Monday, April 11

First National Census of Great Green Macaw Ara ambiguus guayaquilensis Carried Out in Ecuador

Eric Horstman

The National Conservation Strategy for the Great Green Macaw in Ecuador, which was reviewed and revised in 2009, includes as one of its policies, the implementation of projects for research and monitoring of populations of this critically endangered species in Ecuador.

While work has been done to monitor the local population in and around the Cerro Blanco Protected Forest as well as some forest remnants on private property in the Cordillera Chongon Colonche, no effort has been made to carry out a census of other populations in the species’ range in Ecuador.
Based on the experience acquired in a bi-national census of the same species carried out in Nicaragua and Costa Rica in 2009 and with the support of the Mohamed bin Zayed Species Conservation Fund, the census was organized and carried out in the provinces of Esmeraldas, Santa Elena and Guayas.
Observers were positioned at strategic sites where macaws have been recently spotted, from 6 AM to 7 PM on December 21, 2010.  Participants included park guards of the Pro-Forest Foundation in Guayas Province, forest guards of the Project Chongon-Colonche of Fundacion Natura and staff of the Jocotoco Foundation at the Rio Canande Reserve in Esmeraldas Province.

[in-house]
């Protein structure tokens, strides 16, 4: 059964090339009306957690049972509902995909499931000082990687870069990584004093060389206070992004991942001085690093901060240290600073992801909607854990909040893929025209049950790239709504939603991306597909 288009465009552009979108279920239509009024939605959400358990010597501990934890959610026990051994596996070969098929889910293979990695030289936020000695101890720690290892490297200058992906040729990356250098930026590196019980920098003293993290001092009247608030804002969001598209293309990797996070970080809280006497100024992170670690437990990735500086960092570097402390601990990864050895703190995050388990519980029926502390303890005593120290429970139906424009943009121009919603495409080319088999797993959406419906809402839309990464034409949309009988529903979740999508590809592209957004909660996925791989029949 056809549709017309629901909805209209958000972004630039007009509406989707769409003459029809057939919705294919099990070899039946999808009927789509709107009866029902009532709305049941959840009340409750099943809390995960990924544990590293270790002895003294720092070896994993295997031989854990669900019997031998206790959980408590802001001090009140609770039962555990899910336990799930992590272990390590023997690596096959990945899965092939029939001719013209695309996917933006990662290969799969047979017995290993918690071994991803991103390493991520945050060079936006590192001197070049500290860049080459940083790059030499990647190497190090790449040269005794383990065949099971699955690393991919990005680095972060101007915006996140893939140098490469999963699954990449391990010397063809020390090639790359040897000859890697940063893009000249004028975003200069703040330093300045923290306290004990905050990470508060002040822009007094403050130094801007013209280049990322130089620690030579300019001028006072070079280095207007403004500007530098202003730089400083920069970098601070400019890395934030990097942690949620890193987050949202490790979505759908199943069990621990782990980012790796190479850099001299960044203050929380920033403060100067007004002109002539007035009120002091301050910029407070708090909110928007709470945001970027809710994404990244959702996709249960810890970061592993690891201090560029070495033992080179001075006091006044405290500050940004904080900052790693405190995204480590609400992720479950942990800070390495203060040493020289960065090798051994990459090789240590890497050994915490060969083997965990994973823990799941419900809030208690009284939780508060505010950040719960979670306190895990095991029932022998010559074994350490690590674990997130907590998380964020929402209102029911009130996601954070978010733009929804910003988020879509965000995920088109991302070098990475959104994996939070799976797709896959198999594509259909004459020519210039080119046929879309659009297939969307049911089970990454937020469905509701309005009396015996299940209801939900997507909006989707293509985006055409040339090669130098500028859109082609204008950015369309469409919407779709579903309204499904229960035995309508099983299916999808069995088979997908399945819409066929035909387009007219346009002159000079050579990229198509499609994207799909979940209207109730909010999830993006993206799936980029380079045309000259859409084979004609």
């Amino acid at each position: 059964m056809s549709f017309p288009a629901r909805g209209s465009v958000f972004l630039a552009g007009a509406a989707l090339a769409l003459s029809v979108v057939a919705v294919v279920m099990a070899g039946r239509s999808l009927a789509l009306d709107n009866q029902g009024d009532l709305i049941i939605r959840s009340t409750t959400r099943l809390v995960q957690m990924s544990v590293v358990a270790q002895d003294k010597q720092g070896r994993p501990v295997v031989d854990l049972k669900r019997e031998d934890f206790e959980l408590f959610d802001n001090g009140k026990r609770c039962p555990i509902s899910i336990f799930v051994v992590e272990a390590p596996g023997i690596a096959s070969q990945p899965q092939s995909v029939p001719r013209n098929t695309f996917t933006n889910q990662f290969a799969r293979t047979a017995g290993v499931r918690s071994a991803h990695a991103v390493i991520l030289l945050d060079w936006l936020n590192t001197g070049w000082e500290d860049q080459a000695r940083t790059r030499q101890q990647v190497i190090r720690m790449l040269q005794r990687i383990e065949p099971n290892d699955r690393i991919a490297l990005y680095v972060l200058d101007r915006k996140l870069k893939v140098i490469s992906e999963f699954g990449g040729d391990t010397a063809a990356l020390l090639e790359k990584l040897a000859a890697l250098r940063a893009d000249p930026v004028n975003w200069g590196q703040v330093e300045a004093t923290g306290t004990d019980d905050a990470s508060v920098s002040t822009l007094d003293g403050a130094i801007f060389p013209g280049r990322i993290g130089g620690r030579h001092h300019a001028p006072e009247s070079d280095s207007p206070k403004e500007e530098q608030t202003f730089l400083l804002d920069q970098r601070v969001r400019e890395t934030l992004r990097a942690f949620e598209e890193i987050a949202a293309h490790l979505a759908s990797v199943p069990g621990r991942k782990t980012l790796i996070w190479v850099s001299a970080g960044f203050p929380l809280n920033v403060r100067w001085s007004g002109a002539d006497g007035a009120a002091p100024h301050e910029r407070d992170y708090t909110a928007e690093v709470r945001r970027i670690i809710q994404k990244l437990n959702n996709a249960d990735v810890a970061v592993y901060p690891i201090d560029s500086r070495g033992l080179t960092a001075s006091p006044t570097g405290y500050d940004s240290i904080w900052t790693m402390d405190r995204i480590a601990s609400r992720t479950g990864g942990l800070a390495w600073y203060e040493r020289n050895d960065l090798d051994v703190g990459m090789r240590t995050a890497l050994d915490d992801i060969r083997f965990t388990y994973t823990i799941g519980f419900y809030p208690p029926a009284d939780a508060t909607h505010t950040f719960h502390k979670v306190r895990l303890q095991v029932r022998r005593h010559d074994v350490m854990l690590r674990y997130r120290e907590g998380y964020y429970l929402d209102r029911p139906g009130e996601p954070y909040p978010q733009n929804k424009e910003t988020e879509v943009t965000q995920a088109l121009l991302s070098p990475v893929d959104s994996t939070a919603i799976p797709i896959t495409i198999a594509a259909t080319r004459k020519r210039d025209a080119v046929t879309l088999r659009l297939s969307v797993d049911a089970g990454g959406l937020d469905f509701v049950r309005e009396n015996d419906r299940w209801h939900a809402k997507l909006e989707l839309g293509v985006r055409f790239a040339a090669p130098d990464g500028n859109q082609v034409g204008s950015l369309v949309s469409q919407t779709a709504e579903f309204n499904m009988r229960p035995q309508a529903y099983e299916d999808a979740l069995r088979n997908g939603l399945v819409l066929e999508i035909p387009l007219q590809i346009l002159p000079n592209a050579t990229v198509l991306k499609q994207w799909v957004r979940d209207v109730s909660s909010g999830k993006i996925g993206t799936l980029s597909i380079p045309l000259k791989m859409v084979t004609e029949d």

A total of six Great Green Macaws were spotted on December 21st, including five individuals in the Bosque Protector Chongon Colonche and one macaw at the Hacienda El Molino, near the Cerro Blanco Protected Forest, by a group of biologists of the Consejo Provincial del Guayas.  The Jocotoco Foundation reported that days before the census, two macaws were seen at Rio Canande.
The overall population of Great Green Macaws in Ecuador is estimated at between 60 and 80 individuals, so this census only scratches the surface of the potential population that exists.  We hope that this year with more time and the support of the authorities, that we can extend the census to more areas in the range of the Great Green Macaw in Ecuador.  My feeling is that this population estimate is perhaps overly optimistic, as the twin threats of deforestation and capture of macaws for the pet trade continues in Ecuador at a rapid clip.

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